15 / 21
Severe Weather: Flood

Severe Weather: Flood

Each year, flooding claims more lives than any other kind of severe weather. Watch weather conditions and evacuate if needed in the occurrence of a flood to keep your family safe. In the case of a flood:
  • Locate Storm Readiness Kit.
  • Fill sinks, tubs and buckets with water. This water can be used for hygiene.
  • If you have a well, seal it to keep out silt and debris.
  • Shut off electricity at your main panel, if the floor beneath the panel is dry.
  • Attach rigid foam insulation or plastic sheeting around the outside first floor walls. Water will get in, but most of the silt will be kept out.
  • Be ready to leave on short notice if evacuation is required.
16 / 21
Severe Weather: Tornado

Severe Weather: Tornado

In the case of a tornado, flying and falling debris is the biggest danger. If there is immediate danger from a tornado or severe thunderstorm:
  • Stay away from windows.
  • Take cover immediately. Go to the basement or the center of the lowest level of your home. Bring your Storm Readiness Kit with you or it may be blown away by high winds. If no basement is available, get underneath something sturdy, like a workbench or heavy table, crouch down and cover your head. Under a stairway is also good.
  • Cover yourself with some sort of thick padding (mattress, blankets, etc.), to protect against falling debris in case the roof and ceiling fail.
  • Bring a radio with you to your place of shelter so you'll know when the danger has passed.
  • If you are caught outdoors and no shelter is available, crawl into a ditch, depression or culvert and cover yourself, protecting your head. Stay away from trees and cars, which may be blown on top of you.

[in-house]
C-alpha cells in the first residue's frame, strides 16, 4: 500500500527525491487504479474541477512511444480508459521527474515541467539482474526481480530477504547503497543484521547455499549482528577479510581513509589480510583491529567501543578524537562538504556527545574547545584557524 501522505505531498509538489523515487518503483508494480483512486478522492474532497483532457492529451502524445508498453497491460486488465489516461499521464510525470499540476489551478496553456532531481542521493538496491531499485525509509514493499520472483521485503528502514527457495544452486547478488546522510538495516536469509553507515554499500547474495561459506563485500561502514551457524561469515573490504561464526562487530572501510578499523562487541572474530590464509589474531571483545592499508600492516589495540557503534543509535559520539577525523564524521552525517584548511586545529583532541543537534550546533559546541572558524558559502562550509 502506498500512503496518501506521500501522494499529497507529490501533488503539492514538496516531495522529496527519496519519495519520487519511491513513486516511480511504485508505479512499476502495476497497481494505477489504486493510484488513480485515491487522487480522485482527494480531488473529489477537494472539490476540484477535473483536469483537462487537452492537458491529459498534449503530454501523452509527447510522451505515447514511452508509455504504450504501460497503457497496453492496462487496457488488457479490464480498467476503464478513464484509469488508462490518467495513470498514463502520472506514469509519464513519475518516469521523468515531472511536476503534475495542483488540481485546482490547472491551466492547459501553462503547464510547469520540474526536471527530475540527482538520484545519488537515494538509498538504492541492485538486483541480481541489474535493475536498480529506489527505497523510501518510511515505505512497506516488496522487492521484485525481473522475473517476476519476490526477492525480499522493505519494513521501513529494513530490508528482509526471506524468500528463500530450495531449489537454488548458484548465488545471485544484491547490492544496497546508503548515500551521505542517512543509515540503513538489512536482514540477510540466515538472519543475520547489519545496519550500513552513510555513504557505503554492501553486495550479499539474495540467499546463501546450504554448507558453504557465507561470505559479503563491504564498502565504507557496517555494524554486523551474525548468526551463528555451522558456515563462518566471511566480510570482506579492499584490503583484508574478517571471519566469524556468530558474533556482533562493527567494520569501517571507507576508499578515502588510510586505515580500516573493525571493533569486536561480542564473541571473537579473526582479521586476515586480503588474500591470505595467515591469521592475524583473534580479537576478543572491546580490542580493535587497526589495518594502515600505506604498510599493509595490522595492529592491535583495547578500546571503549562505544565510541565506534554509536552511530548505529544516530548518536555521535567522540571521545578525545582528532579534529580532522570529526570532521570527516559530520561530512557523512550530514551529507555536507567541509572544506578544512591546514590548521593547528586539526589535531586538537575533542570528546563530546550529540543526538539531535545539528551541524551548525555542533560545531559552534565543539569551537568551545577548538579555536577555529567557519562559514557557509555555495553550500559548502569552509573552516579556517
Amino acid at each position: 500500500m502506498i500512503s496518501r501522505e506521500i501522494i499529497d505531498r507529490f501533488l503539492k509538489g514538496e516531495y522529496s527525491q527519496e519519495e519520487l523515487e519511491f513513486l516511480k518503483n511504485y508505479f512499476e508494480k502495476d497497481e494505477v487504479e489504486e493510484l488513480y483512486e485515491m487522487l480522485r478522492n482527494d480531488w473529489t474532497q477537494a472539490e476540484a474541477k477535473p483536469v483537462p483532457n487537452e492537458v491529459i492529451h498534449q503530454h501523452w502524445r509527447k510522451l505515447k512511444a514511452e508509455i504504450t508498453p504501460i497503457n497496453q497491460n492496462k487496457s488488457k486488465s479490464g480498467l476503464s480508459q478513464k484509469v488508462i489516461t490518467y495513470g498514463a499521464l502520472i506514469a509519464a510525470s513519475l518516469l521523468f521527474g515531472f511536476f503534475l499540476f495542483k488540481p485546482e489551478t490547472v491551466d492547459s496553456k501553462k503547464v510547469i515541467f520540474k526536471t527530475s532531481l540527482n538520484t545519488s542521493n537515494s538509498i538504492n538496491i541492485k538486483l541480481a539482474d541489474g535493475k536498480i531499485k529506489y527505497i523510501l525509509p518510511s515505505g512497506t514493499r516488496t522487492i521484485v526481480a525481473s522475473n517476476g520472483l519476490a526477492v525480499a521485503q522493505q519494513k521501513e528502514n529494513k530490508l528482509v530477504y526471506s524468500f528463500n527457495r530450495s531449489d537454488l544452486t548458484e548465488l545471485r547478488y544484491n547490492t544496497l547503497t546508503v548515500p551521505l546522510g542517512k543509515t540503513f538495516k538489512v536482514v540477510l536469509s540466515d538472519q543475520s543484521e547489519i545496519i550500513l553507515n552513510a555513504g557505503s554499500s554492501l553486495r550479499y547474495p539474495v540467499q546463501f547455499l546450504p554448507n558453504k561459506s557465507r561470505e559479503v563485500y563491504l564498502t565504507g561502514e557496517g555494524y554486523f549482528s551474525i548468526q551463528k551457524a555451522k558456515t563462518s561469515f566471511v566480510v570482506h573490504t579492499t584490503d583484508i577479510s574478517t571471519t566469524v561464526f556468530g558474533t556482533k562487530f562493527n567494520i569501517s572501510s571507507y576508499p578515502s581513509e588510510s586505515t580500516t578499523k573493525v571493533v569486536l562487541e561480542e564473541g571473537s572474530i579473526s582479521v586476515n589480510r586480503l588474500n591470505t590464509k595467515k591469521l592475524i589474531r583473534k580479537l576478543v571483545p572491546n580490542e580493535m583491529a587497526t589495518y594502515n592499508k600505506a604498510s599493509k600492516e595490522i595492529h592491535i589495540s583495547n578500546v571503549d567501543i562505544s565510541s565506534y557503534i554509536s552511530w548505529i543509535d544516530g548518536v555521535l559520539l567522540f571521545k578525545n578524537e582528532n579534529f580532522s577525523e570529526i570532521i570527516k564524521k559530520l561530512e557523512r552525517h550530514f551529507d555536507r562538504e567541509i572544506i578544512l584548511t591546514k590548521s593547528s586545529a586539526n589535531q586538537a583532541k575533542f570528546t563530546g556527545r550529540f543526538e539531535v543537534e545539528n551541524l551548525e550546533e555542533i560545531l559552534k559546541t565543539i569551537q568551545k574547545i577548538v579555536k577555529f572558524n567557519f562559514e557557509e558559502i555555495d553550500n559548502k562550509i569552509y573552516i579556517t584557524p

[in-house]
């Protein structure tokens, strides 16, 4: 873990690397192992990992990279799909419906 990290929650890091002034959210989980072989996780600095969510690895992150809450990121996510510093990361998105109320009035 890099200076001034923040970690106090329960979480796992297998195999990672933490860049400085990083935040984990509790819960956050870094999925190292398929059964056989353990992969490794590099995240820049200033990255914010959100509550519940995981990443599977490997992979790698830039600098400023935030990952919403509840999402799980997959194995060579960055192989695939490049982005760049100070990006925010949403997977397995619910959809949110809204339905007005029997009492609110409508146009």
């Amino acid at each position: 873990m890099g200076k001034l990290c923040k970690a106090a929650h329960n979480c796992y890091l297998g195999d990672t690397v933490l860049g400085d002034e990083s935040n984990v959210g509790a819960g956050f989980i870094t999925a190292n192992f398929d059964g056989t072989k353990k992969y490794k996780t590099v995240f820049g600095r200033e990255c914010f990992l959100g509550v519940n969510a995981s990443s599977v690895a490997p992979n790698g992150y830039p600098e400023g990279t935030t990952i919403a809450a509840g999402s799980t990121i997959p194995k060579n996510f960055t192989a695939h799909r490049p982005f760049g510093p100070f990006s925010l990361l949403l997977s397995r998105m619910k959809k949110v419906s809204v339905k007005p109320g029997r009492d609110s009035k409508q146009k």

• If you're in a vehicle, and the traffic is light, you may be able to drive out of the path of the tornado by driving at right angles to it. Otherwise, park your car quickly and safely, off the road. However tempting, don't park under bridges,which can cause a traffic danger while giving you little protection.
For additional information, visit spc.noaa.gov and search on “tornado safety".
17 / 21
Emergency Car Kit

Emergency Car Kit

Having an emergency kit in your car is smart. Even in mild weather, you can get stranded or stuck, and when a storm hits, your kit could be a life-saver.
18 / 21
Severe Weather Safety Tips

Severe Weather Safety Tips

Here are our safety tips for storms, fires and floods:
  • If you're wet, barefoot or standing in water, don't use anything electric or try to plug in power cords.
  • If you're working outdoors or in an area with any dampness, use GFCI-protected outlets or extension cords.
  • Stay away from downed power lines.
  • Don't walk in a flooded basement if the power is still on or could go on.
  • Turn off the hot water heater (electric or gas) if there is any chance of flood.
  • Avoid using candles. If a fire starts, there may be no phone service, the fire department may not be able to get to you, and fire hydrants may not be working.
  • Don't ever use a charcoal or propane grill in the house.
19 / 21
Tie it Down

Tie it Down

You've probably seen the photos of plastic drinking straws driven into telephone poles during a hurricane. If high winds can do that to a straw, think of the damage they could do with a lawn chair or grill cover. When severe storms are brewing, it’s critical to batten down the hatches. Click here to learn what to tie down and how to do it.
20 / 21
Storm-Tough Building Products

Storm-Tough Building Products

Installing storm-tough components while remodeling isn't only safety-smart, it's dollar-smart too. Why?
  • Many storm-tough products are also energy efficient products, helping reduce utility bills in the long run.
  • Although the materials may be more expensive, the labor to install them is often no more than to install standard products.
  • Most products, because they're built to stand up to the elements, have a longer projected lifespan.
  • Many insurance companies offer discounts to policy holders installing storm-tough materials.
21 / 21
A Safe Room
Family Handyman

A Safe Room

When severe weather strikes quickly, evacuation may be difficult. In these situations, many experts say the best place to head is a safe room. A safe room is a freestanding structure with walls and roof built of materials capable of withstanding the impact of falling and flying debris. They're also the logical place to store your Storm Kit and other supplies. Safe rooms are designed to be independent of the house structure and are securely bolted to a concrete basement floor, ground-level slab or outside pad. They can be made from reinforced poured concrete, concrete block, welded steel or multiple layers of wood, steel and fiberglass.